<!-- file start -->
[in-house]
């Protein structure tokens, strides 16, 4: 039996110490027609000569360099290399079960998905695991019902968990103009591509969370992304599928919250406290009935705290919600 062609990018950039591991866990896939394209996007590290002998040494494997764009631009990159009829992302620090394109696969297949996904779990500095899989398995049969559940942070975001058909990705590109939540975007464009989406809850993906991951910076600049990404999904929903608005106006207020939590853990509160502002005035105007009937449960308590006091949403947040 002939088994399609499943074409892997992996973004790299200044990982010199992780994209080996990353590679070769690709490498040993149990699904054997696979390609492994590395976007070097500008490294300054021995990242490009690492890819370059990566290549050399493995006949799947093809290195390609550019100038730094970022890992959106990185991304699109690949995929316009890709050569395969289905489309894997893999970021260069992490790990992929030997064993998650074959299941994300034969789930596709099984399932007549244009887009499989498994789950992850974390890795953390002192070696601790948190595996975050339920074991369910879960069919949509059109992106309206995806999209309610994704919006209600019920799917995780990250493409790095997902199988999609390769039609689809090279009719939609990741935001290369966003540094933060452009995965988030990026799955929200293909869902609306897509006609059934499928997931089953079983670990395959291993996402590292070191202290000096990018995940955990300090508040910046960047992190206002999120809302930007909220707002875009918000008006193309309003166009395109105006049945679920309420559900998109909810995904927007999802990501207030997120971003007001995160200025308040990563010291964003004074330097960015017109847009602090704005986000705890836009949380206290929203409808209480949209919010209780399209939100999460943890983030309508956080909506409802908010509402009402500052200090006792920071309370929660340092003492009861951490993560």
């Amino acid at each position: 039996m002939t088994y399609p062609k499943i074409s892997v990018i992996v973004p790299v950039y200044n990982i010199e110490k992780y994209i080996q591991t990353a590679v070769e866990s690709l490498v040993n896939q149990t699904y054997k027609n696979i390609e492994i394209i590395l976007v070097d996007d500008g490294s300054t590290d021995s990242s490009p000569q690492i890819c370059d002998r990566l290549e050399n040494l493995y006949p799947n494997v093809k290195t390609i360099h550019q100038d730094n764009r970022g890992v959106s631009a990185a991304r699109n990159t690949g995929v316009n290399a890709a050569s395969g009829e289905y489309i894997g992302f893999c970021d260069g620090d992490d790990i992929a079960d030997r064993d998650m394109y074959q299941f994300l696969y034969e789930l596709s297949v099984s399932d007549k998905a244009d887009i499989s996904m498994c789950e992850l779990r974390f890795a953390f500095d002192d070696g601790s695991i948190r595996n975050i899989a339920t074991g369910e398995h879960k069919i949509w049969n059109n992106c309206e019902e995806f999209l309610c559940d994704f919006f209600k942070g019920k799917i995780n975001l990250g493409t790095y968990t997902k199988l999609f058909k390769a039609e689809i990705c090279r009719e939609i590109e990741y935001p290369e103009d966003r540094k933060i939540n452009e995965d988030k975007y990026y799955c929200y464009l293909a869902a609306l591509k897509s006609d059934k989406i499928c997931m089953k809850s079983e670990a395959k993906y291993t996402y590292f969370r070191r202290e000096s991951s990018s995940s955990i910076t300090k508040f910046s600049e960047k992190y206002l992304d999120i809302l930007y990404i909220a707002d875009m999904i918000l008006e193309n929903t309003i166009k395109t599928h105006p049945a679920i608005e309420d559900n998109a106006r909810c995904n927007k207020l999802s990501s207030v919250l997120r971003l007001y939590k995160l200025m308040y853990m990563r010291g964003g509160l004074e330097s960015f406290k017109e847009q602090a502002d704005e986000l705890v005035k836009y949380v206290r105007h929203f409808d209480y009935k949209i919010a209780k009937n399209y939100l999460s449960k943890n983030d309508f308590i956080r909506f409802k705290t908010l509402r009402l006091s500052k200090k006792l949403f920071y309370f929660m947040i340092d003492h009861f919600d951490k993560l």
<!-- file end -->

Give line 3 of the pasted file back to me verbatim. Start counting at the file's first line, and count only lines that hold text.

């Amino acid at each position: 039996m002939t088994y399609p062609k499943i074409s892997v990018i992996v973004p790299v950039y200044n990982i010199e110490k992780y994209i080996q591991t990353a590679v070769e866990s690709l490498v040993n896939q149990t699904y054997k027609n696979i390609e492994i394209i590395l976007v070097d996007d500008g490294s300054t590290d021995s990242s490009p000569q690492i890819c370059d002998r990566l290549e050399n040494l493995y006949p799947n494997v093809k290195t390609i360099h550019q100038d730094n764009r970022g890992v959106s631009a990185a991304r699109n990159t690949g995929v316009n290399a890709a050569s395969g009829e289905y489309i894997g992302f893999c970021d260069g620090d992490d790990i992929a079960d030997r064993d998650m394109y074959q299941f994300l696969y034969e789930l596709s297949v099984s399932d007549k998905a244009d887009i499989s996904m498994c789950e992850l779990r974390f890795a953390f500095d002192d070696g601790s695991i948190r595996n975050i899989a339920t074991g369910e398995h879960k069919i949509w049969n059109n992106c309206e019902e995806f999209l309610c559940d994704f919006f209600k942070g019920k799917i995780n975001l990250g493409t790095y968990t997902k199988l999609f058909k390769a039609e689809i990705c090279r009719e939609i590109e990741y935001p290369e103009d966003r540094k933060i939540n452009e995965d988030k975007y990026y799955c929200y464009l293909a869902a609306l591509k897509s006609d059934k989406i499928c997931m089953k809850s079983e670990a395959k993906y291993t996402y590292f969370r070191r202290e000096s991951s990018s995940s955990i910076t300090k508040f910046s600049e960047k992190y206002l992304d999120i809302l930007y990404i909220a707002d875009m999904i918000l008006e193309n929903t309003i166009k395109t599928h105006p049945a679920i608005e309420d559900n998109a106006r909810c995904n927007k207020l999802s990501s207030v919250l997120r971003l007001y939590k995160l200025m308040y853990m990563r010291g964003g509160l004074e330097s960015f406290k017109e847009q602090a502002d704005e986000l705890v005035k836009y949380v206290r105007h929203f409808d209480y009935k949209i919010a209780k009937n399209y939100l999460s449960k943890n983030d309508f308590i956080r909506f409802k705290t908010l509402r009402l006091s500052k200090k006792l949403f920071y309370f929660m947040i340092d003492h009861f919600d951490k993560l």